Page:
Adaptable Data Collection for Maximum Agency Flexibility

 

As we started to approach Folio, we had to ask ourselves: How do we design an application that allows for the level of flexibility and adaptability that our agencies need to meet their ever-changing requirements?

Here is our answer: Break apart the investment into its component pieces and manage the data within Folio the same way it is managed within your agencies. It doesn’t make sense for a project manager to go into an investment to make monthly updates to project data; project managers should be able to access their project data directly and manage it as a component of the investment. The data the project manager enters is then aggregated up to the investment level for OMB reporting, or other purposes. This does not preclude data entry at the investment level, but rather provides an alternative mechanism for collecting it from the lower level, as shown below.

Basic data architecture of Folio that shows data flowing from the Project and System at the component level into the Investment at the aggregate level.

 

What is a “component”?

A component is the type of data set for which your agency wants to track and manage data. Projects and systems are examples of components, but your agency could define components for other elements, such as contracts or IT infrastructure or construction projects. Each component will have a unique template associated with it to track relevant data. In general, components will represent distinct, stand-alone data sets that can be managed on their own.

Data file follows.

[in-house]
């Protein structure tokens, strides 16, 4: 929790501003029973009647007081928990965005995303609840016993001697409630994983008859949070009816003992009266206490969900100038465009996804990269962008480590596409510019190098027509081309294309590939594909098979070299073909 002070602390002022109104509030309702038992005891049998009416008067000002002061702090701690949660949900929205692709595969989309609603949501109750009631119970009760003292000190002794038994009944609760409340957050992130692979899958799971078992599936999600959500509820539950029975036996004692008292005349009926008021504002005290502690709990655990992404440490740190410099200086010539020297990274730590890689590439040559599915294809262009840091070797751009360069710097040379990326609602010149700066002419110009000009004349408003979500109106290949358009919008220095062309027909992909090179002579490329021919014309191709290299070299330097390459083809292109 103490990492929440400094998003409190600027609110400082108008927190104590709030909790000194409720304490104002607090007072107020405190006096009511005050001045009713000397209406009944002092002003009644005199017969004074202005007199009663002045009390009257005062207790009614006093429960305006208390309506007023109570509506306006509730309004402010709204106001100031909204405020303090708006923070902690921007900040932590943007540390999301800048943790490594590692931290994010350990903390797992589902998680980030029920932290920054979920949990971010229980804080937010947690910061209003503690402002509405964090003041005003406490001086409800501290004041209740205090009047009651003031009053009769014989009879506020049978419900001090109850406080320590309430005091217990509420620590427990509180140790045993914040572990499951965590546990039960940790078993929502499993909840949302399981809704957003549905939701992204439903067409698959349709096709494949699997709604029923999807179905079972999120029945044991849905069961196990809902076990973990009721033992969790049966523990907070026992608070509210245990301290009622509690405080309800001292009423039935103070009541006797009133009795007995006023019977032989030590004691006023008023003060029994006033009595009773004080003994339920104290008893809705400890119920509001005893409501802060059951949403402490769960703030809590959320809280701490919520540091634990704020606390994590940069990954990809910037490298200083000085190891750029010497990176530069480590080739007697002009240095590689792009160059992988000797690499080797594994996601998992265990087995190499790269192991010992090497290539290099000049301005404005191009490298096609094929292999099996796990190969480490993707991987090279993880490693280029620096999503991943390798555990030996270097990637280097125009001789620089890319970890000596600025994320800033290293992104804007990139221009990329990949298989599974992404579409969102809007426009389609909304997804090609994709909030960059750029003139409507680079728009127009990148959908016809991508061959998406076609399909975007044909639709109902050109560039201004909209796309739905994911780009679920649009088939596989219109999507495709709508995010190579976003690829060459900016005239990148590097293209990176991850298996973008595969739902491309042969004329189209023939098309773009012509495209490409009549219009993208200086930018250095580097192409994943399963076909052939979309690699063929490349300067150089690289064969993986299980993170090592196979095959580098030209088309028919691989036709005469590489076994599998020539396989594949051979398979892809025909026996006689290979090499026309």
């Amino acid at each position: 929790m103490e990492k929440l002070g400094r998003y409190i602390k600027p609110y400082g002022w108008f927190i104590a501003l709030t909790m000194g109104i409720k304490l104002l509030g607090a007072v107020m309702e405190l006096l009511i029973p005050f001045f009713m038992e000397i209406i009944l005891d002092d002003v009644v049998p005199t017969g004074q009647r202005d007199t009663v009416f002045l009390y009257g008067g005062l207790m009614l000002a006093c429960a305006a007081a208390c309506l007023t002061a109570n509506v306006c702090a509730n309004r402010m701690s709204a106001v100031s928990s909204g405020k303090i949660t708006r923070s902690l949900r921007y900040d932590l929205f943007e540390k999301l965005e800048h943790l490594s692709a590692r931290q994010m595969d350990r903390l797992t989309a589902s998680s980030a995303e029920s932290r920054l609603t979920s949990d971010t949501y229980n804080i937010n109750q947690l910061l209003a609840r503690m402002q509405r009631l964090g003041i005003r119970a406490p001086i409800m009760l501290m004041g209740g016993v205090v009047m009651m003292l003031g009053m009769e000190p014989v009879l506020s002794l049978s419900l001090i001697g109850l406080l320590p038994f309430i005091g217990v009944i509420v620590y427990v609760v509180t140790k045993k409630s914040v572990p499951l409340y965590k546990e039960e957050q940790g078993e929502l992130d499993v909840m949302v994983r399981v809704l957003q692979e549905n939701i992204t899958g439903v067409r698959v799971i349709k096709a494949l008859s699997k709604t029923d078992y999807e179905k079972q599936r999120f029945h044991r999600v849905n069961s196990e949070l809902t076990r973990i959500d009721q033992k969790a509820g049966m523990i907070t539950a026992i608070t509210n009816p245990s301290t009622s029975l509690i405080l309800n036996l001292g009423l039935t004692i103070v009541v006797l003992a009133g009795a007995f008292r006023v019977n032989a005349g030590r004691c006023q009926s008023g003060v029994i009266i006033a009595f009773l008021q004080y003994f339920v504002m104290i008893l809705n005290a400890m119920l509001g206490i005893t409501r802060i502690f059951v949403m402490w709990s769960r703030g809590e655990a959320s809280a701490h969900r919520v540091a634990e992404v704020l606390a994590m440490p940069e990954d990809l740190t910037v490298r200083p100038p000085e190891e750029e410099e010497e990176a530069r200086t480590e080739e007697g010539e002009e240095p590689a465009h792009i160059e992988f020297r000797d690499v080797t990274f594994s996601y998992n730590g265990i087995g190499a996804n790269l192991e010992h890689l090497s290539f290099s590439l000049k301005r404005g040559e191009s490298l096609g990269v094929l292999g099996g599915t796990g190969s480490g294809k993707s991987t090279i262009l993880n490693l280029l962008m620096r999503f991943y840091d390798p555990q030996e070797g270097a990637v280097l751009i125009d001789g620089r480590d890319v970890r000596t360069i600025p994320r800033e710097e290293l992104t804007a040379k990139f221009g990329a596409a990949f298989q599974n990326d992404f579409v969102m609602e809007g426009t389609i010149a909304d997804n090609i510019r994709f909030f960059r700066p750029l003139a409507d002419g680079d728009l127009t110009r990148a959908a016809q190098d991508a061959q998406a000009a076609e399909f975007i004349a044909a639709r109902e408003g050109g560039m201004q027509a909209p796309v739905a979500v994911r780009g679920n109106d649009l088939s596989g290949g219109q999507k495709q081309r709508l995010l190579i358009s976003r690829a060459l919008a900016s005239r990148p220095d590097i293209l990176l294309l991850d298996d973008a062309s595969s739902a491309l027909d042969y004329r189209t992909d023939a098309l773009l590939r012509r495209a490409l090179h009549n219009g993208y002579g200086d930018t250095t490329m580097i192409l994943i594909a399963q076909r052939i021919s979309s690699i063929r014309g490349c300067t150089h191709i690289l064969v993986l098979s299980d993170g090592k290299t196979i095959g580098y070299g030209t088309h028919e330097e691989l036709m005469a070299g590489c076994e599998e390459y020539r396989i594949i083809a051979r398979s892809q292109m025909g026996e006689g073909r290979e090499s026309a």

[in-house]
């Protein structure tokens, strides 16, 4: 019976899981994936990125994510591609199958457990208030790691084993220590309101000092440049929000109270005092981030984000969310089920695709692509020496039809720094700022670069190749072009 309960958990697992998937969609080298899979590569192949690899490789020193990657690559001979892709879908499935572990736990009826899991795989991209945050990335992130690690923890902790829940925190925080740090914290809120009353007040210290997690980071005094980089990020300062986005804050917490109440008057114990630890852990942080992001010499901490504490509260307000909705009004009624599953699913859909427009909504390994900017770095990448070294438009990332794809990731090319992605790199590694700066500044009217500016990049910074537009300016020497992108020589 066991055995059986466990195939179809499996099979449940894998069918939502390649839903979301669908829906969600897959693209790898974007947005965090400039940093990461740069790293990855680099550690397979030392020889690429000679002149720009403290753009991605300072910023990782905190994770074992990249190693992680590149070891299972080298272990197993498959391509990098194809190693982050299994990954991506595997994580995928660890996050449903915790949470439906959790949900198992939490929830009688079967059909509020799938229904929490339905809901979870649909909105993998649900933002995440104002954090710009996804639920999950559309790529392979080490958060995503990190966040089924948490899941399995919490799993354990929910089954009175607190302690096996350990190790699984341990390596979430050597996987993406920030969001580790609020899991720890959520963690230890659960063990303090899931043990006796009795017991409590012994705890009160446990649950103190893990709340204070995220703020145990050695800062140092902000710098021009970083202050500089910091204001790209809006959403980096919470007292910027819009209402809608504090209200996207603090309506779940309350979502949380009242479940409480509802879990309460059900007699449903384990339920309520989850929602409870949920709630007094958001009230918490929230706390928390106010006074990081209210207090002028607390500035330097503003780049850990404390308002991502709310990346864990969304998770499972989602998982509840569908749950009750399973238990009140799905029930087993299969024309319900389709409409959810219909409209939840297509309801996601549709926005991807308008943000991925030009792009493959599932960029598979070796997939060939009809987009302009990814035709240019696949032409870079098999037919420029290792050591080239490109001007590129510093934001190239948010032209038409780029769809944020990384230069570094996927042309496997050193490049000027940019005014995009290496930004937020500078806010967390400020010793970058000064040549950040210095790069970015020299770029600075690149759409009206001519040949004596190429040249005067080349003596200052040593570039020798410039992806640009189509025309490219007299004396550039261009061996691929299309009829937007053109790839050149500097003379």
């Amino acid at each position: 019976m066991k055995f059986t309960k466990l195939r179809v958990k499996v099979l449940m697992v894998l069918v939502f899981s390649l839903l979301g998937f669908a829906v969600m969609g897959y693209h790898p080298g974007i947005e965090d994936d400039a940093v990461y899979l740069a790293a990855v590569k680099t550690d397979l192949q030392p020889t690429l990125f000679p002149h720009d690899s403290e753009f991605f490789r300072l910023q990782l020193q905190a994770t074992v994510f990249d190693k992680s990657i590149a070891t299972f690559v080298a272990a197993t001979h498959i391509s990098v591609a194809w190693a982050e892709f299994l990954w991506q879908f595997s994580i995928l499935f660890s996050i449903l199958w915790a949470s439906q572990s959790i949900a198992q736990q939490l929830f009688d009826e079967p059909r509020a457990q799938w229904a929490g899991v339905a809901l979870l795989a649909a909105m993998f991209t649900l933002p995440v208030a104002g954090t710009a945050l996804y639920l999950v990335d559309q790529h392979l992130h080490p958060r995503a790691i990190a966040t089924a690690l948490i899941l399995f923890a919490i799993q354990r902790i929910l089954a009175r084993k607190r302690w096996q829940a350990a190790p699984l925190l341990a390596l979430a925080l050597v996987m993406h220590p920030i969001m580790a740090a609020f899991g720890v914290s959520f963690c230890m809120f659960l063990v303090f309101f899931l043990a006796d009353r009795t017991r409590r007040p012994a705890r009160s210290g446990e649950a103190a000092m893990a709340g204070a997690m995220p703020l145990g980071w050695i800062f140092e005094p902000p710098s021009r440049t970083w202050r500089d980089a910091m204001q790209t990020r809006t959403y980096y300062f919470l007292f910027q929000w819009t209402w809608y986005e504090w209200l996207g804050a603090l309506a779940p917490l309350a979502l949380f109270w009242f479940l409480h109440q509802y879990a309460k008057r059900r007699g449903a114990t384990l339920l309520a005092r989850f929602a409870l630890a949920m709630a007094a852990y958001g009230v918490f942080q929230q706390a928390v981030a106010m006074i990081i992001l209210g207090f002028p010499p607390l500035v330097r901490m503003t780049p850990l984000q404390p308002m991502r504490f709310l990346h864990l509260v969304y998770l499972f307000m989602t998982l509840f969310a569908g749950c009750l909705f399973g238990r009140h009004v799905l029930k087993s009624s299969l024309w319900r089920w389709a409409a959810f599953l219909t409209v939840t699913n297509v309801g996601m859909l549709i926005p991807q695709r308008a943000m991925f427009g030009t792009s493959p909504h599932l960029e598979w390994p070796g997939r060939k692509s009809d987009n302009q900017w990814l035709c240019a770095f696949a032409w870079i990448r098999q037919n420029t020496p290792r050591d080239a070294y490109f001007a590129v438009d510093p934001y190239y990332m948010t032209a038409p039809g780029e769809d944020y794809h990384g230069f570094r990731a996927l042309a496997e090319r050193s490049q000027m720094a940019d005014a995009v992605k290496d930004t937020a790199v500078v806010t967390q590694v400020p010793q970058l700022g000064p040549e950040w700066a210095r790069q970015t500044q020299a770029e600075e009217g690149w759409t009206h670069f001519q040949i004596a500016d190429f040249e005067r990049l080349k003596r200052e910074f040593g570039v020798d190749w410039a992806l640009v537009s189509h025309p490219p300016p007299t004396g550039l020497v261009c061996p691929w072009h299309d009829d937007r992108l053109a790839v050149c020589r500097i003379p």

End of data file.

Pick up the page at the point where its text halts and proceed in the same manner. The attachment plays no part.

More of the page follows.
In the above diagram, there are two components defined: projects and systems. Project A is a component record within the projects component; System A is a record within systems.

What if my agency doesn’t track “systems”?

Then you can create the components that your agency does track! Folio will allow your agency to define what and how you collect the data that is important to your agency. Rather than try to tell you what you can capture, we want to give you the ability to decide for yourself. You could create components for tracking assets, contracts, or pieces of shared infrastructure that are managed separately from investments.

What is the difference between a component and an aggregate?

At the most basic level, not a lot. An aggregate is simply a component that pulls data from another component. In some cases, an aggregate may pull a lot of data from its aligned components (like with investments). In other cases, an aggregate may only pull in a small amount of data, with most of the fields being input directly at the aggregate component level (like in the case of the investment manager above).

Aggregates can have multiple component types and multiple component records aligned to it. The appropriate data from the components will be rolled up into the aggregate based on the aggregate template defined by each agency’s administrator.

How many components and aggregates can my agency define?

The long-term goal is for you and your agency to have the flexibility to define as many as you need. We don’t, however, expect this to happen overnight. A small number of components and aggregates will allow your agency to more effectively transition from eCPIC to Folio, and give you time to evaluate your component and aggregate needs moving forward.

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